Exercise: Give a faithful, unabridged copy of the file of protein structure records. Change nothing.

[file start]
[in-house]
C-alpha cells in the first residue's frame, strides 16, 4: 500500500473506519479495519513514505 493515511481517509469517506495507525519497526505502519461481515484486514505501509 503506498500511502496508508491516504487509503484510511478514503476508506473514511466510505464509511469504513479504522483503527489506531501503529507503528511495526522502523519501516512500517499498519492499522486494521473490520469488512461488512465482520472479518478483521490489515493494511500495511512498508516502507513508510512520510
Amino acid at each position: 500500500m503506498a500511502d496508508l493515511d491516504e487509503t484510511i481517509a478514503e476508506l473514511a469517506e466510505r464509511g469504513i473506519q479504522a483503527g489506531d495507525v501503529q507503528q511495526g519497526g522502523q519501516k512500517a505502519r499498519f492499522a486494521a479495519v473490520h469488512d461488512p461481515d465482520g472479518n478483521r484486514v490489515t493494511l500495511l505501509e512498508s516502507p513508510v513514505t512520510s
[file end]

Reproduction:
[in-house]
C-alpha cells in the first residue's frame, strides 16, 4: 500500500473506519479495519513514505 493515511481517509469517506495507525519497526505502519461481515484486514505501509 503506498500511502496508508491516504487509503484510511478514503476508506473514511466510505464509511469504513479504522483503527489506531501503529507503528511495526522502523519501516512500517499498519492499522486494521473490520469488512461488512465482520472479518478483521490489515493494511500495511512498508516502507513508510512520510
Amino acid at each position: 500500500m503506498a500511502d496508508l493515511d491516504e487509503t484510511i481517509a478514503e476508506l473514511a469517506e466510505r464509511g469504513i473506519q479504522a483503527g489506531d495507525v501503529q507503528q511495526g519497526g522502523q519501516k512500517a505502519r499498519f492499522a486494521a479495519v473490520h469488512d461488512p461481515d465482520g472479518n478483521r484486514v490489515t493494511l500495511l505501509e512498508s516502507p513508510v513514505t512520510s